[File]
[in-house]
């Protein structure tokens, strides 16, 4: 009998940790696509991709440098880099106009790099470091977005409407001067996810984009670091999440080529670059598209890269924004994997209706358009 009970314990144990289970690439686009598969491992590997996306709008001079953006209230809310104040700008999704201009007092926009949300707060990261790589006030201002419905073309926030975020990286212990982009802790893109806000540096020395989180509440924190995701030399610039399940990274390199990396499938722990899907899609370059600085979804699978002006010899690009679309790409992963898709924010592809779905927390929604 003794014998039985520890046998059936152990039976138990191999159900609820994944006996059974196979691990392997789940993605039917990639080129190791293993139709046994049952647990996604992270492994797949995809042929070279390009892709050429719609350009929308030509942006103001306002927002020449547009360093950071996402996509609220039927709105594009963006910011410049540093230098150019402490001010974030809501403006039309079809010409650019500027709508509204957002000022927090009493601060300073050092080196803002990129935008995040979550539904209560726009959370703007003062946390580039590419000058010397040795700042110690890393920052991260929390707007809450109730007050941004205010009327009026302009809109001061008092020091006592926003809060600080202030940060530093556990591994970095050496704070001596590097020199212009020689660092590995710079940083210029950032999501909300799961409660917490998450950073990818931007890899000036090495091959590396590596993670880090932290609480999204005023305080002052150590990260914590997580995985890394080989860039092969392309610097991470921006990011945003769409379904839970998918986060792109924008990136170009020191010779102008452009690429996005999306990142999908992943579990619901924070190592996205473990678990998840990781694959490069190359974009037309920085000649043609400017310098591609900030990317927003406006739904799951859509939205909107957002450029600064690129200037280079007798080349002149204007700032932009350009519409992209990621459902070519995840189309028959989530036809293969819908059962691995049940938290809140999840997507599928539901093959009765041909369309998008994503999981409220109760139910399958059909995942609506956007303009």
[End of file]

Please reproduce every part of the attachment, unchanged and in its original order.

[in-house]
């Protein structure tokens, strides 16, 4: 009998940790696509991709440098880099106009790099470091977005409407001067996810984009670091999440080529670059598209890269924004994997209706358009 009970314990144990289970690439686009598969491992590997996306709008001079953006209230809310104040700008999704201009007092926009949300707060990261790589006030201002419905073309926030975020990286212990982009802790893109806000540096020395989180509440924190995701030399610039399940990274390199990396499938722990899907899609370059600085979804699978002006010899690009679309790409992963898709924010592809779905927390929604 003794014998039985520890046998059936152990039976138990191999159900609820994944006996059974196979691990392997789940993605039917990639080129190791293993139709046994049952647990996604992270492994797949995809042929070279390009892709050429719609350009929308030509942006103001306002927002020449547009360093950071996402996509609220039927709105594009963006910011410049540093230098150019402490001010974030809501403006039309079809010409650019500027709508509204957002000022927090009493601060300073050092080196803002990129935008995040979550539904209560726009959370703007003062946390580039590419000058010397040795700042110690890393920052991260929390707007809450109730007050941004205010009327009026302009809109001061008092020091006592926003809060600080202030940060530093556990591994970095050496704070001596590097020199212009020689660092590995710079940083210029950032999501909300799961409660917490998450950073990818931007890899000036090495091959590396590596993670880090932290609480999204005023305080002052150590990260914590997580995985890394080989860039092969392309610097991470921006990011945003769409379904839970998918986060792109924008990136170009020191010779102008452009690429996005999306990142999908992943579990619901924070190592996205473990678990998840990781694959490069190359974009037309920085000649043609400017310098591609900030990317927003406006739904799951859509939205909107957002450029600064690129200037280079007798080349002149204007700032932009350009519409992209990621459902070519995840189309028959989530036809293969819908059962691995049940938290809140999840997507599928539901093959009765041909369309998008994503999981409220109760139910399958059909995942609506956007303009």